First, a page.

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My Meditation Program Is Making Me Insane.

Discussion in 'Alternative Therapies' started by Ema, Apr 17, 2014.

  1. Cheesus

    Cheesus Senior Member

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    Maybe you're HPA axis is super-reactive to everything because you're extremely goal orientated. Perhaps that is a good place to start?

    Gil Fronsdal is great. Check out Jack Kornfield too as he has a really soothing voice and is an extremely good story teller. His podcasts are on www.dharmaseed.org
     
  2. Cheesus

    Cheesus Senior Member

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    Whoever said insight meditation was always relaxing has never really practiced insight meditation :)
     
    svetoslav80 likes this.
  3. peggy-sue

    peggy-sue

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    How does meditation relate to the use of sensory deprivation tanks?

    Meditation has never felt like anything other than a start towards the nightmare of sensory deprivation to me.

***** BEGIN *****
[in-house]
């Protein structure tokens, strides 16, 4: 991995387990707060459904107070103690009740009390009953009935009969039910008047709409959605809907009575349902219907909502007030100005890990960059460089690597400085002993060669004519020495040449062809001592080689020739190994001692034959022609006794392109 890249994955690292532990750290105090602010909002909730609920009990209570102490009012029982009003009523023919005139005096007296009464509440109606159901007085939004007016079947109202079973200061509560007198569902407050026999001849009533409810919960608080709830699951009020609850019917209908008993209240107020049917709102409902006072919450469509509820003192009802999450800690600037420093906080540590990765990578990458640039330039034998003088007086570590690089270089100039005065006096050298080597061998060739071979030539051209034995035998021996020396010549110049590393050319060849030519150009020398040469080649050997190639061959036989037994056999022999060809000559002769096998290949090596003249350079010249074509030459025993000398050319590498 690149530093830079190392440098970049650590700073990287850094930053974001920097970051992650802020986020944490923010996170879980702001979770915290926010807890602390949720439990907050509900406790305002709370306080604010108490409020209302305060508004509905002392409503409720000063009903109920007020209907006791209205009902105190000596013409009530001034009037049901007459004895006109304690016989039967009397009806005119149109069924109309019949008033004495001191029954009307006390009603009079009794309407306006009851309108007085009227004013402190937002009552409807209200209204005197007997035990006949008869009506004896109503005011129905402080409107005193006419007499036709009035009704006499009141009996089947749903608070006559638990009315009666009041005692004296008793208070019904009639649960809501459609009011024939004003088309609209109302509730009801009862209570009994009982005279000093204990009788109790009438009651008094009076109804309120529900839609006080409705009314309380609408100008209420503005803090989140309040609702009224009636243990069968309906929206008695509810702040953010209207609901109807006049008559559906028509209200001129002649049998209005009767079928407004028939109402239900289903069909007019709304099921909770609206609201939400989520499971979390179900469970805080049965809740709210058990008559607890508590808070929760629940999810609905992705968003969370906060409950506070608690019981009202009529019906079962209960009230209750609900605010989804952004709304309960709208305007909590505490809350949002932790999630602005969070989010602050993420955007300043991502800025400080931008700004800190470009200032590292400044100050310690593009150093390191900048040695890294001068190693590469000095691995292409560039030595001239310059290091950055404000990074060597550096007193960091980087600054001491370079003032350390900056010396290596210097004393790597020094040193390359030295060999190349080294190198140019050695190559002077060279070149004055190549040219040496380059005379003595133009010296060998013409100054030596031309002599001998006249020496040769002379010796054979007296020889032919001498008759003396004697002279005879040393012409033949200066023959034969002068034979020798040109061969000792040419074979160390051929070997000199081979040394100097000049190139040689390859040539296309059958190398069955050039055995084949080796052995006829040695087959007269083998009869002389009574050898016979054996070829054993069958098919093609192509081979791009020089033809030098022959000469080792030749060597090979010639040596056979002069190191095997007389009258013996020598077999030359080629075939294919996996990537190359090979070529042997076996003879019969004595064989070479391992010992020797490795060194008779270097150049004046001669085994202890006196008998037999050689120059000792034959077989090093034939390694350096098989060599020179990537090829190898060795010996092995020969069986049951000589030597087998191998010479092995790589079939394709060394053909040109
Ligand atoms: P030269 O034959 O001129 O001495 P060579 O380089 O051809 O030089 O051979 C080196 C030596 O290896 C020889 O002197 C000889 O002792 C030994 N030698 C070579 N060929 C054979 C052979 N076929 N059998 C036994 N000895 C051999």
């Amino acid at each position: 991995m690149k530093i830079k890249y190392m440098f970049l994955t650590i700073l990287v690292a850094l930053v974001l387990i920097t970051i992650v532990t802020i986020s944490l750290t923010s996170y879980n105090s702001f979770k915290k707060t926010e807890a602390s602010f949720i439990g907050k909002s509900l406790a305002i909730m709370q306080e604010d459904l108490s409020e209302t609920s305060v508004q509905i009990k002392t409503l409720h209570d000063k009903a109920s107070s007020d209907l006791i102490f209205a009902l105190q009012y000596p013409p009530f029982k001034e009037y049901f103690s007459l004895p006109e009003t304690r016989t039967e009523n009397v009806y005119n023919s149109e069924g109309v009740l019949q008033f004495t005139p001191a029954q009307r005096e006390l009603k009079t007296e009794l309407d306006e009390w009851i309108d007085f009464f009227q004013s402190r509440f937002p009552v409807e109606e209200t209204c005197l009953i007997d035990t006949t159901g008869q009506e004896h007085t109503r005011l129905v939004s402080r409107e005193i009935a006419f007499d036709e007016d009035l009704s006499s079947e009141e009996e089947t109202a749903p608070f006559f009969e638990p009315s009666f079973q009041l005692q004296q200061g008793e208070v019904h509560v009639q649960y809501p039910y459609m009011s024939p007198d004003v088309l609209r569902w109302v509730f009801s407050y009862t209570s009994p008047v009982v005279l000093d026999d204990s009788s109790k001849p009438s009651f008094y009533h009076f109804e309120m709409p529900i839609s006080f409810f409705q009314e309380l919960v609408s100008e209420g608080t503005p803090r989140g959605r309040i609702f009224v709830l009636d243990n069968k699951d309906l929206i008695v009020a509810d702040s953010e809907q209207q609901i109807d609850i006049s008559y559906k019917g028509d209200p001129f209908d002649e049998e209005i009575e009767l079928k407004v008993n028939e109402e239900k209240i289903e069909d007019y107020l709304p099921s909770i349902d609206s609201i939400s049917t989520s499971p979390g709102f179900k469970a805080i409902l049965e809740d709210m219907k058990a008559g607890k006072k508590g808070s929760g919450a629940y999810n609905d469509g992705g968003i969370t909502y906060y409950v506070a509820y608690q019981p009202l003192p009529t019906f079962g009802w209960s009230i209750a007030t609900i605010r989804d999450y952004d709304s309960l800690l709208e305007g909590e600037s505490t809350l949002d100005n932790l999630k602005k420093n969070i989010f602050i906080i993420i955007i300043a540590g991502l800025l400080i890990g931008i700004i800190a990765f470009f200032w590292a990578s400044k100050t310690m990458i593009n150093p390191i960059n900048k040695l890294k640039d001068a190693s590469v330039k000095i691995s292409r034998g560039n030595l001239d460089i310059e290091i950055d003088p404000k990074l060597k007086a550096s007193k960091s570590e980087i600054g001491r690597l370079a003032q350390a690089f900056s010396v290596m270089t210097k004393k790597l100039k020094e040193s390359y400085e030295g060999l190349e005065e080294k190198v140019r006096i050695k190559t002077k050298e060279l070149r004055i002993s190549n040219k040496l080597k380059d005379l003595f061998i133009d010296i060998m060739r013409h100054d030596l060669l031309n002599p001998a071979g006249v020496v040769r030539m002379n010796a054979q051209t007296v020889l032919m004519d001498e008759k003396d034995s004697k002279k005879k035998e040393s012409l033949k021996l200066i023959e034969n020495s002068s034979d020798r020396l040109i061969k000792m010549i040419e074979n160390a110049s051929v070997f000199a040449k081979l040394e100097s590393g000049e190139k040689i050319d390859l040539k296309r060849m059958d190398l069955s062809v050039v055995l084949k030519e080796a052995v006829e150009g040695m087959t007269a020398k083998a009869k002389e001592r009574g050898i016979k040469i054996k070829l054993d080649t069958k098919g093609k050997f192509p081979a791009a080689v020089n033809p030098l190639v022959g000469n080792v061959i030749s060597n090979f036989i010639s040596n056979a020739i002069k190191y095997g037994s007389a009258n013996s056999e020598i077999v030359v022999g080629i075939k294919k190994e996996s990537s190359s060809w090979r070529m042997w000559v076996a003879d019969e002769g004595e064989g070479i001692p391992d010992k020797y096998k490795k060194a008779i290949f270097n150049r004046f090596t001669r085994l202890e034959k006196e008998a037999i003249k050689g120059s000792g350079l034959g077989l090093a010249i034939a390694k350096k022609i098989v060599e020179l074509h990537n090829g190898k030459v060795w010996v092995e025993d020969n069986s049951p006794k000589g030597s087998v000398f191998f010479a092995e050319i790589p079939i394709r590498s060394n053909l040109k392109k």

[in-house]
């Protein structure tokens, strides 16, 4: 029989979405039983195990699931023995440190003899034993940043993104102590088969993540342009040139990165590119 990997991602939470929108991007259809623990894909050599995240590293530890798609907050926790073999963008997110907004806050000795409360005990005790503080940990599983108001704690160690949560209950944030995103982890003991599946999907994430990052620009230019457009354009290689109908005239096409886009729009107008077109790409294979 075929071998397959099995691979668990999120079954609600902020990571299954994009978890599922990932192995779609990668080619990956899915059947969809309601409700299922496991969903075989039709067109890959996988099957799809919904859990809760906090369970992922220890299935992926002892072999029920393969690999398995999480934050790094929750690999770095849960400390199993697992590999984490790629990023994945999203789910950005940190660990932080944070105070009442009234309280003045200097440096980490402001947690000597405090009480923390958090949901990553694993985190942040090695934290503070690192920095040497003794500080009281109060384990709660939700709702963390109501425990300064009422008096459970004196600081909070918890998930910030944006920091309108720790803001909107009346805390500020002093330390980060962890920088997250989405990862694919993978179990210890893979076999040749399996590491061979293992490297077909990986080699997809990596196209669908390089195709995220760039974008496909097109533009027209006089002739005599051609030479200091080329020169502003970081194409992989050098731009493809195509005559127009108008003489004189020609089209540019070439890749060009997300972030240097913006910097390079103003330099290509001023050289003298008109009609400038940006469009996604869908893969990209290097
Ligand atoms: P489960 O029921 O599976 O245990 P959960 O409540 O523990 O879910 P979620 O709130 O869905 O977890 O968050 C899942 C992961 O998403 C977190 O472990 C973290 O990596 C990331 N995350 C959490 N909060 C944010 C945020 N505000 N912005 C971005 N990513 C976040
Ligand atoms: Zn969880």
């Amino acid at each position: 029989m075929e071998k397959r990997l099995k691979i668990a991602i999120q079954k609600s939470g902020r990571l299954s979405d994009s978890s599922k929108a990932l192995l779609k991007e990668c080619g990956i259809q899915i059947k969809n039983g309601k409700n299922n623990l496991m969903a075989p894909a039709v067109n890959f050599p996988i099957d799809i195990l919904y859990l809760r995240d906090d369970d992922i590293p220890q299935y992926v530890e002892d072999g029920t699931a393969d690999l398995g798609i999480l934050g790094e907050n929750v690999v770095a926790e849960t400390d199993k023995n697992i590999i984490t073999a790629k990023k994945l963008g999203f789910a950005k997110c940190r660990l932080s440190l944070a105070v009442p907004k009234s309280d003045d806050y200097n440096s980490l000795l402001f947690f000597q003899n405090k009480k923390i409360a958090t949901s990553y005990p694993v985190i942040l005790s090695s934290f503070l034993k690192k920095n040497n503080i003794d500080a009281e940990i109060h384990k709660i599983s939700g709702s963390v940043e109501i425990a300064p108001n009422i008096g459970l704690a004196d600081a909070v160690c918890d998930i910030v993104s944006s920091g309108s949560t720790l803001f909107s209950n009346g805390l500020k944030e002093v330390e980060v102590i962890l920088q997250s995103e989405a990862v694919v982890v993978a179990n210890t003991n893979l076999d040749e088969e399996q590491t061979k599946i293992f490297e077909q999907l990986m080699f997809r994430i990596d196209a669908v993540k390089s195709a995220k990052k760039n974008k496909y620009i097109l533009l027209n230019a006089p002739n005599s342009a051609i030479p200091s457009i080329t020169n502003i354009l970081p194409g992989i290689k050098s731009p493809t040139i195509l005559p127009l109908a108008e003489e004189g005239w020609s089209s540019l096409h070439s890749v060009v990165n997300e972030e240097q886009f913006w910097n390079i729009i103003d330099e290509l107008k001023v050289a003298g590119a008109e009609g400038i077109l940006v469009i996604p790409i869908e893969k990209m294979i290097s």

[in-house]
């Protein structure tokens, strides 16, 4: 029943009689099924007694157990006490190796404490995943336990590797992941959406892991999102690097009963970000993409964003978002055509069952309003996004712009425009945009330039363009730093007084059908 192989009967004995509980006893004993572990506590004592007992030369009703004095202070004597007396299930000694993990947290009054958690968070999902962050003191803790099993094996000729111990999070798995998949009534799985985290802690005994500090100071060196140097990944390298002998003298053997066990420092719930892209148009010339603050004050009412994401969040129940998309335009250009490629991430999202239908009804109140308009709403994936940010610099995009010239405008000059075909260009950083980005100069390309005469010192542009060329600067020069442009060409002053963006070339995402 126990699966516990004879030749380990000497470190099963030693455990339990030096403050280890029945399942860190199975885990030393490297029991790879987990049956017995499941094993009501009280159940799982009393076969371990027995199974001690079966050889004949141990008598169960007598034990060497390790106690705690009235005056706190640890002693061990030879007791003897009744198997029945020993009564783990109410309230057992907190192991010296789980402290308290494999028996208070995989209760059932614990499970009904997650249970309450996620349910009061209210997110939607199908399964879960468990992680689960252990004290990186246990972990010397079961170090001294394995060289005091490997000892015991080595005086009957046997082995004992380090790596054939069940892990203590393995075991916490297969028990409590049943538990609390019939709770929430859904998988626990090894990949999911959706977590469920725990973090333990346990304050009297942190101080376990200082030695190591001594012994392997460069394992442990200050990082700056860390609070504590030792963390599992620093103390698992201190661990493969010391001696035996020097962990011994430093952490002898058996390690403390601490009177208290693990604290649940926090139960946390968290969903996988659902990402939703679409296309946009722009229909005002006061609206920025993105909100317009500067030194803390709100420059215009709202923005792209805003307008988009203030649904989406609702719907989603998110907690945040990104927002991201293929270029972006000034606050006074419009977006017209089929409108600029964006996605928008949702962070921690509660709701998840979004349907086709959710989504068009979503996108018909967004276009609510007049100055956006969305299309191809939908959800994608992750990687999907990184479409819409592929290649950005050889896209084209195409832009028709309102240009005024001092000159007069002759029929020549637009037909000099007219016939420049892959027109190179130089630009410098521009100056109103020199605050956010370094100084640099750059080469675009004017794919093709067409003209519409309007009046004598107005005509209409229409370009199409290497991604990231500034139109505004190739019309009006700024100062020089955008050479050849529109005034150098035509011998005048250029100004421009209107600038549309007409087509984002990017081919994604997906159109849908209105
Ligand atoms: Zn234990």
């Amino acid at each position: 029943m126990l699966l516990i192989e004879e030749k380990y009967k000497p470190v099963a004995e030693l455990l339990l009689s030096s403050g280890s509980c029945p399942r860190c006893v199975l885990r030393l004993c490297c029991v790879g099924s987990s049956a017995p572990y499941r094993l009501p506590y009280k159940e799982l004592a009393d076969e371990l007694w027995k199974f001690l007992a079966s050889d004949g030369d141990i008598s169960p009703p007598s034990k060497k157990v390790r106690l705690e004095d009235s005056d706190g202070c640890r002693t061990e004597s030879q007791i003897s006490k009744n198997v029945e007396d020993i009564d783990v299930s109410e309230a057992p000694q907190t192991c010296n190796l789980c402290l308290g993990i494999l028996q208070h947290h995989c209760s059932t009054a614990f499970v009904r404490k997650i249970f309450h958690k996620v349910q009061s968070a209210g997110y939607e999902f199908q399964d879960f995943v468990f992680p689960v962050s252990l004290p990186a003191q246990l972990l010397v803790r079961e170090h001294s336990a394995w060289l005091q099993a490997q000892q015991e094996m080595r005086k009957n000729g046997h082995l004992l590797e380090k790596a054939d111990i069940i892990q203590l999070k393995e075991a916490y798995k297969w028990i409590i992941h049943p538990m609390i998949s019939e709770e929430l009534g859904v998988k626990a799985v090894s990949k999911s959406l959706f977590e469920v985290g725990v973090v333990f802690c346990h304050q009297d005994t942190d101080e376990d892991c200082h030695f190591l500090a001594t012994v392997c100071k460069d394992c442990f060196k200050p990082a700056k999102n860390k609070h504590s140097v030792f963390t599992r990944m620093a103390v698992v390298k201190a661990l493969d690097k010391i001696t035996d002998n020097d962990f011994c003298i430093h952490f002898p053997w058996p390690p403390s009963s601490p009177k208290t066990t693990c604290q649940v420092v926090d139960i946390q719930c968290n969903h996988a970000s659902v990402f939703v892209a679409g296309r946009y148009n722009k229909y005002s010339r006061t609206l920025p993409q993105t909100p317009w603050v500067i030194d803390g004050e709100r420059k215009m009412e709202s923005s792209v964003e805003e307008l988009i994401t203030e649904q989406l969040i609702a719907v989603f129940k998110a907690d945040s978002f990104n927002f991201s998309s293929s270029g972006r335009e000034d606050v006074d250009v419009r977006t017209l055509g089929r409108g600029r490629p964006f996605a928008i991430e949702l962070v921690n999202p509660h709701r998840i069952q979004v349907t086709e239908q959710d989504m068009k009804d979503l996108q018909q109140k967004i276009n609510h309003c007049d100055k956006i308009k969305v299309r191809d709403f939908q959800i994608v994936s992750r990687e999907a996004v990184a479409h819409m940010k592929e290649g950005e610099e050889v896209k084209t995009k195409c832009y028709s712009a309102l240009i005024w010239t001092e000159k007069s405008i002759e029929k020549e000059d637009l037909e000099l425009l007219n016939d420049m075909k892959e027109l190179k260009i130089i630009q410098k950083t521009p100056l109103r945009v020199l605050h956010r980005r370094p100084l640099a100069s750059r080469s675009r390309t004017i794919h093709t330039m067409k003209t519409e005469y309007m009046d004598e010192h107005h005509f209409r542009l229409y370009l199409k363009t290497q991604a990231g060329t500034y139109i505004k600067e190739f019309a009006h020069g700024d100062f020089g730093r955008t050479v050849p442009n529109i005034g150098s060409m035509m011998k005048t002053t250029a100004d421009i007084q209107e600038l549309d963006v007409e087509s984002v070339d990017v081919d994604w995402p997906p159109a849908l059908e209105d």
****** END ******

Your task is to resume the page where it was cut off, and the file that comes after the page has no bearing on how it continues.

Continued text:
I can get completely absorbed by live music, that is about the only thing that will "quiet" my brain, into a sense of complete peace, but out of myself, not into.

    I do not like being stuck with just me and my thoughts. I like being taken away from myself, into something else.
    That's where I find peace and quiet.
     
  4. svetoslav80

    svetoslav80 Senior Member

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    Right, all the reality which is out of you is changing (not permanent), and when you listen to music there is desire, to listen more and more. When the music stops, you feel miserable again. If you meditate the proper way, after the meditation you won't have any desire. You will just be. It's like waking up from a refreshing sleep.
     
    Last edited: Apr 18, 2014
  5. peggy-sue

    peggy-sue

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    No, there is no desire. I get completely absorbed, become one with it.
    I'm not aware of it being external, it is living absolutely "in the moment" - nothing more, nothing less.
    When it stops, I feel exhilarated, complete.

    I still strongly suspect there is a gender-type difference in being able to be single tracked enough to meditate.
    I feel you really don't get how much stimulation my brain needs, in loads of different sensory modes all at the same time, @svetoslav80
     
  6. Ema

    Ema Senior Member

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    I'm not sure the Buddha was exposed to as many idiots. Or possibly they keep it under better cover when they are around him rather than just spreading it around at will.